• Angus what is it with you, are you frustrated or something?!
    Anyone would think that every comment is personal to you, it isn’t, your not that important. Can you not comment without just laying in to people, you even make me look chilled.

  • Go and clear off back to the saloon bar, Big Mak.

    I was making a serious point about AGEISM, but clearly some people lack the mental equipment to see that.

  • I am disappointed that Ming has gone. But I think two months is long enough for an election campaign.

    PS: “you even make me look chilled” – I wouldn’t go that far, Rab!

  • welshproudliberal 15th Oct '07 - 11:06pm

    It is very clear that everyone is very fired up and angry and p**sed off.

  • Letterman@14. Mark Littlewood hasn’t worked for the Party since last March.

  • Andrew Houseley 15th Oct '07 - 11:10pm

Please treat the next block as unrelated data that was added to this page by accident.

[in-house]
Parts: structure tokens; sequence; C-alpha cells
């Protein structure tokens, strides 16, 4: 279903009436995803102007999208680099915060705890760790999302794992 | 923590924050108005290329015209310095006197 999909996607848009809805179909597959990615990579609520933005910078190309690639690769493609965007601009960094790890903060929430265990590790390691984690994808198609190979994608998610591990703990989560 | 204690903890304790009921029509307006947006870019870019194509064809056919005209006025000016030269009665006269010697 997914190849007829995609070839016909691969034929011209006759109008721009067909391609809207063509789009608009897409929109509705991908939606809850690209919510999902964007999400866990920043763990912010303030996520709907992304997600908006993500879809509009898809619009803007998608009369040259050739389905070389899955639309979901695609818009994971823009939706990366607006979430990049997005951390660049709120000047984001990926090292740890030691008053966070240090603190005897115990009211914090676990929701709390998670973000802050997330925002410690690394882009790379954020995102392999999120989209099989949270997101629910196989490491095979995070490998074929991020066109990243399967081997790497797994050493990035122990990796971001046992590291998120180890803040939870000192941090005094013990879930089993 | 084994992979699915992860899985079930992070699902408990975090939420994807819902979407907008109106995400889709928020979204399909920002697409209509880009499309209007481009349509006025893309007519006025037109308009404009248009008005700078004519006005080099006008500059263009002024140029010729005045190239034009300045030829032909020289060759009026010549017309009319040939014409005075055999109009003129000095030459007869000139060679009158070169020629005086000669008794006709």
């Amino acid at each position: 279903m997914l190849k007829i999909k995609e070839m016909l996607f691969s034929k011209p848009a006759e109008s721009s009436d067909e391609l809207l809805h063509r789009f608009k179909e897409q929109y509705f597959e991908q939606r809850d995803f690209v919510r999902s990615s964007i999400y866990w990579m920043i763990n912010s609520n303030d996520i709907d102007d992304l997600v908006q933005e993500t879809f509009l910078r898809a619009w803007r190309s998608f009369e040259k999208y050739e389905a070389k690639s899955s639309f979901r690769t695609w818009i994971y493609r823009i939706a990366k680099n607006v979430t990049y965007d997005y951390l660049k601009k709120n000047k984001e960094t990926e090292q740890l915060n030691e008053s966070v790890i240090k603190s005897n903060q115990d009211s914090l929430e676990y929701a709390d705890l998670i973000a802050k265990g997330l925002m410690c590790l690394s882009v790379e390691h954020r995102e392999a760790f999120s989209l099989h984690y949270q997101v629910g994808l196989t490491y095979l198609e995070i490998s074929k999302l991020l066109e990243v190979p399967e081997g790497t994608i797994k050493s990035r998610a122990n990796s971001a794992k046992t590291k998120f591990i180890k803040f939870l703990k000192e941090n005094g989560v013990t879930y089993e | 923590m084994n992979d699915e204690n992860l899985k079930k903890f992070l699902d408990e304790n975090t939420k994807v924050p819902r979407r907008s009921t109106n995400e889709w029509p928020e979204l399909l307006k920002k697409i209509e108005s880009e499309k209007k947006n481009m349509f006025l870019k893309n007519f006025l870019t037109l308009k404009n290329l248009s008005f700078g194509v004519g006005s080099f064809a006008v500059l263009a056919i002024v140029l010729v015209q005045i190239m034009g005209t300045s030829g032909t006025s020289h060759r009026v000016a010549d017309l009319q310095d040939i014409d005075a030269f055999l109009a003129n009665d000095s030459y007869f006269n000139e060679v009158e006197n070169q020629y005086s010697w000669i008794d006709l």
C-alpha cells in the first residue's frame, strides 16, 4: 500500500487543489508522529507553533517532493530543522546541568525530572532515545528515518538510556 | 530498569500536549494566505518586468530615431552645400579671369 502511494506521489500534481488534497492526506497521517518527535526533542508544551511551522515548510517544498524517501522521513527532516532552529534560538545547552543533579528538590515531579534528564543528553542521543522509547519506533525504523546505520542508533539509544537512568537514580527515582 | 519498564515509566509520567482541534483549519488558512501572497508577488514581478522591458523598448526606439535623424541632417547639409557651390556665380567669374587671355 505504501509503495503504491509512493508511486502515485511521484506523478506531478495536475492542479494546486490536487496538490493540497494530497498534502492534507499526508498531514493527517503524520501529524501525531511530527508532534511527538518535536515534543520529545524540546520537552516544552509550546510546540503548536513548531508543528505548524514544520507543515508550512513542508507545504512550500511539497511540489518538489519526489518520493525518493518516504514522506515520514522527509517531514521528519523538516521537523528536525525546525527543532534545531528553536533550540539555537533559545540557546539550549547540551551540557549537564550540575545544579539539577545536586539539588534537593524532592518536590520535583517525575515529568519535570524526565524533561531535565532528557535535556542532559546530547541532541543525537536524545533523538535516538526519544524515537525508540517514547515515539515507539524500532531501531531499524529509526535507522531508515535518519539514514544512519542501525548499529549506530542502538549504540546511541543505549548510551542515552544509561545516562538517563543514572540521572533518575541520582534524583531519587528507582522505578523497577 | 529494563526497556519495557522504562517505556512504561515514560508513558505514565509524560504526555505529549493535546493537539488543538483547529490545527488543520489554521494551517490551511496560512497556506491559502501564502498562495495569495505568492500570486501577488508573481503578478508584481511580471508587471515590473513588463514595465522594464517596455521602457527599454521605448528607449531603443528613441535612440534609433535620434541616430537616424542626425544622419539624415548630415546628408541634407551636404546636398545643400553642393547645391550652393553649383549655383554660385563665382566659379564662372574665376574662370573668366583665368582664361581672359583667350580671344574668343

Not a surprise Simon ruling himself out, but can we please have the field we should have got in 2006? We vote by STV and despite the speculation about Huhne and Clegg leading the race it should encourage a campaign of all the talents. We need that.

  • There are things that Ming achieved. The Parly Party calmed down after deposing Charles and we began to pull together. We won a by-election. Many people say that Cowley St is better run. We have developed some interesting policies, on poverty, nuclear weapons, and environmental issues, as well as on traditional ones such as ID cards.

    Against that we failed to win the Bromley by-election, which would really have taken the wind out of Cameron’s sails. We did not do well in last year’s local by-elections. We have not developed a strong narrative as to where Britain should be going.

    I think Mark Littlewood was right to say that now, in an election campaign, we can talk about what we are not doing well, where the gaps are, and then to challenge whoever stands to say how they will fill the gaps.